the Census report on New Residential Sales for July (pdf) estimated that new single family homes were selling at a seasonally adjusted pace of 571,000 new homes a year, which was 9.4 percent (±12.9 percent)* below the revised June rate of 630,000 new single family home sales a year and  8.9 percent (±15.4 percent)* below the estimated annual rate that new homes were selling at in July of last year….the asterisk indicates that based on their small sampling, Census could not be certain whether July new home sales rose or fell from those of June, with the figures in parenthesis representing the 90% confidence range for reported data in this report, which has the largest margin of error and is subject to the largest revisions of any census construction series….hence, these initial new home sales reports are not very reliable and often see significant revisions…with this report; sales new single family homes in June were revised from the annual rate of 610,000 reported last month to a 630,000 a year rate, and home sales in May, initially reported at an annual rate of 610,000 and revised down to a 605,000 a year rate last month, were revised up to a 618,000 annual rate with this report, while April’s annualized home sales rate, initially reported at 569,000 and revised from 593,000 to 577,000 last month, were also revised back up to a 590,000 rate with this release..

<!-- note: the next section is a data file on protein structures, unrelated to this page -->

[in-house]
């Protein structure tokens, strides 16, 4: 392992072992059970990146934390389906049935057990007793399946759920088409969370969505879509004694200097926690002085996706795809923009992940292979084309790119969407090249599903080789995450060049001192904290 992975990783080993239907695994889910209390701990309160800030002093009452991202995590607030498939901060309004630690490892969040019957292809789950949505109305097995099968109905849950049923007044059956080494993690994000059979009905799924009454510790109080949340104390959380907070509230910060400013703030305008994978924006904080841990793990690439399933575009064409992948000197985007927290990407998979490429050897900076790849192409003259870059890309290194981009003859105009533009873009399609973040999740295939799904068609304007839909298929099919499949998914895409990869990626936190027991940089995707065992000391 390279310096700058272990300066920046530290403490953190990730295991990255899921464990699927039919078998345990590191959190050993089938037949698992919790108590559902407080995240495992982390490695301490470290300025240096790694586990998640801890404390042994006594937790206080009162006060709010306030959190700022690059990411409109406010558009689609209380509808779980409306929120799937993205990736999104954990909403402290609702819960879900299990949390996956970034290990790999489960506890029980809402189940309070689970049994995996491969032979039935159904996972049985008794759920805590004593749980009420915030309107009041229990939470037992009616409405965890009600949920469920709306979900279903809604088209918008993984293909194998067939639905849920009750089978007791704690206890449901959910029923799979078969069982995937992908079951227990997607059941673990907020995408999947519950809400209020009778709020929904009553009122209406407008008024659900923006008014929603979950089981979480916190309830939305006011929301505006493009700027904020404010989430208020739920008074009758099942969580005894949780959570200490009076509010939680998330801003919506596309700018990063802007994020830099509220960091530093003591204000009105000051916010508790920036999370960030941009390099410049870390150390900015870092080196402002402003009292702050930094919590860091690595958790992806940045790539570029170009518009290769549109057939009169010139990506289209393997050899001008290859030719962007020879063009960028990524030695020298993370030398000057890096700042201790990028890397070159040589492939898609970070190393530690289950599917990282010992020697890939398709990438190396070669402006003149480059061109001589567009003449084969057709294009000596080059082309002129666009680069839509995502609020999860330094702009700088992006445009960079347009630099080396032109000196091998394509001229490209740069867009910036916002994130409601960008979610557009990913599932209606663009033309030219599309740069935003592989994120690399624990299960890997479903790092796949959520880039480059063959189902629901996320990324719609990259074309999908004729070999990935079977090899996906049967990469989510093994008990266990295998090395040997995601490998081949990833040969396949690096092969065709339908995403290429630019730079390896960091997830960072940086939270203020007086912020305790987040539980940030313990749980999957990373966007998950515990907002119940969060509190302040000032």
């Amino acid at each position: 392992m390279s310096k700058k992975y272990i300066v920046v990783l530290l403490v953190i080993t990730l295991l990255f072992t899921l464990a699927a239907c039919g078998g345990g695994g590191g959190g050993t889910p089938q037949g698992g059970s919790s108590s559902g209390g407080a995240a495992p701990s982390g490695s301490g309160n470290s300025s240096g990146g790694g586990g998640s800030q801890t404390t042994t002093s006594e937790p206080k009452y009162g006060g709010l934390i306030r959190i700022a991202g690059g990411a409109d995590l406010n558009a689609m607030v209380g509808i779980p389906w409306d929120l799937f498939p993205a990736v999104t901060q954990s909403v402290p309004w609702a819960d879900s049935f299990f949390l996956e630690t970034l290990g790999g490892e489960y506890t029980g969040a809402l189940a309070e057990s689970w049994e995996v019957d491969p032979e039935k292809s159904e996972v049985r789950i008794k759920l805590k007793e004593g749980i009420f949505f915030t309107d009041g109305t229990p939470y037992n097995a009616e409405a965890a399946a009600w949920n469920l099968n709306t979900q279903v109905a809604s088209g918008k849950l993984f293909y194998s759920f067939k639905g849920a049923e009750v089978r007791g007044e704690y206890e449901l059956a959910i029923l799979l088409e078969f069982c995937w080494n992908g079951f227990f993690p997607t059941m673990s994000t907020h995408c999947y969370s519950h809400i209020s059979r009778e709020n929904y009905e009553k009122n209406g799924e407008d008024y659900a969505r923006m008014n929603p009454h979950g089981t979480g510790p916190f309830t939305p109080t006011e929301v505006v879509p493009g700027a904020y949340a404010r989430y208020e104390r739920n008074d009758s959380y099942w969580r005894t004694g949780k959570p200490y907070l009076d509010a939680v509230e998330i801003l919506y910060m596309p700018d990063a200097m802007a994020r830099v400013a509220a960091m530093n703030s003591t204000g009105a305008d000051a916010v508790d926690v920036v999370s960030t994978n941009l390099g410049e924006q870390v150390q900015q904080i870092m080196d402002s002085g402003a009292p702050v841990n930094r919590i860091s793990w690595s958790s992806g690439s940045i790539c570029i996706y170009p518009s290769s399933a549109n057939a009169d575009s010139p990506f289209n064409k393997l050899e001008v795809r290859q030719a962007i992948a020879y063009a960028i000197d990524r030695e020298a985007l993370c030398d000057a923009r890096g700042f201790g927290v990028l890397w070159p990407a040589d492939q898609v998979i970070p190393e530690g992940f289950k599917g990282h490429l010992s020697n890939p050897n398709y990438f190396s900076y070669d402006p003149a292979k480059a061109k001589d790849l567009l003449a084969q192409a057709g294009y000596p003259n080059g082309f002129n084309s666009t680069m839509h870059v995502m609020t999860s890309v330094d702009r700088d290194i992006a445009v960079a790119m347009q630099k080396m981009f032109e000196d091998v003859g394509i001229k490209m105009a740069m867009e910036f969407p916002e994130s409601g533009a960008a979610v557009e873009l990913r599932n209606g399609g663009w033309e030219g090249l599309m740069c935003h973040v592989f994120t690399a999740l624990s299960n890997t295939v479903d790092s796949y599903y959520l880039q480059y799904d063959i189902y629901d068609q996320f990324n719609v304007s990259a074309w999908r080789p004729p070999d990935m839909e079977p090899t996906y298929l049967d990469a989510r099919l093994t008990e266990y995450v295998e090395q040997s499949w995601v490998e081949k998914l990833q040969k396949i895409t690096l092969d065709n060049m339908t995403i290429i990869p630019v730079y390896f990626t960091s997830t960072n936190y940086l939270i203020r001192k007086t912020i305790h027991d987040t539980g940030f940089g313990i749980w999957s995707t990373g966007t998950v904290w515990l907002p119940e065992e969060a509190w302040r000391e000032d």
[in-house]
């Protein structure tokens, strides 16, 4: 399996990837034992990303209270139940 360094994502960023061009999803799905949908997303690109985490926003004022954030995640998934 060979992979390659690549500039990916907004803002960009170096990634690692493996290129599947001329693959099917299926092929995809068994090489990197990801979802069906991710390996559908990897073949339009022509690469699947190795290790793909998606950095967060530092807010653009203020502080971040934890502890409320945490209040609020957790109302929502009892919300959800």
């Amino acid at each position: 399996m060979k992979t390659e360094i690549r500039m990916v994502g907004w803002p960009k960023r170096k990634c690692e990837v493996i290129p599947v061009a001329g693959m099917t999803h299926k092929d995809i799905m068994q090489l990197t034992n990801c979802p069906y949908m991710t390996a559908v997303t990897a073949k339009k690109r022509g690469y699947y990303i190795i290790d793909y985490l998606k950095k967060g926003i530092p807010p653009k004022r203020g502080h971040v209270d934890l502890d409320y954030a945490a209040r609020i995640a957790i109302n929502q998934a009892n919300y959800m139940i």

the annual rates of sales reported here are seasonally adjusted after extrapolation from the estimates of canvassing Census field reps, which showed that approximately 49,000 new single family homes sold in July, down from the 58,000 new homes that sold in June and the 59,000 that sold in May….the raw numbers from Census field agents further estimated that the median sales price of new houses sold in July was $313,700, up from the median sale price of $311,600 in June and up from the median of $295,000 in July a year ago, while the average July new home sales price was $371,200 , up from $370,000 average sales price in June, and up from the average sales price of $355,000 in July a year ago….a seasonally adjusted estimate of 276,000 new single family houses remained for sale at the end of July, which represents a 5.8 month supply at the July sales rate, up from the reported 5.4 month supply in June….for more details and graphics on this report, see Bill McBride’s two posts, New Home Sales decrease to 571,000 Annual Rate in July and A few Comments on June New Home Sales

Existing Home Sales Down 1.3% in July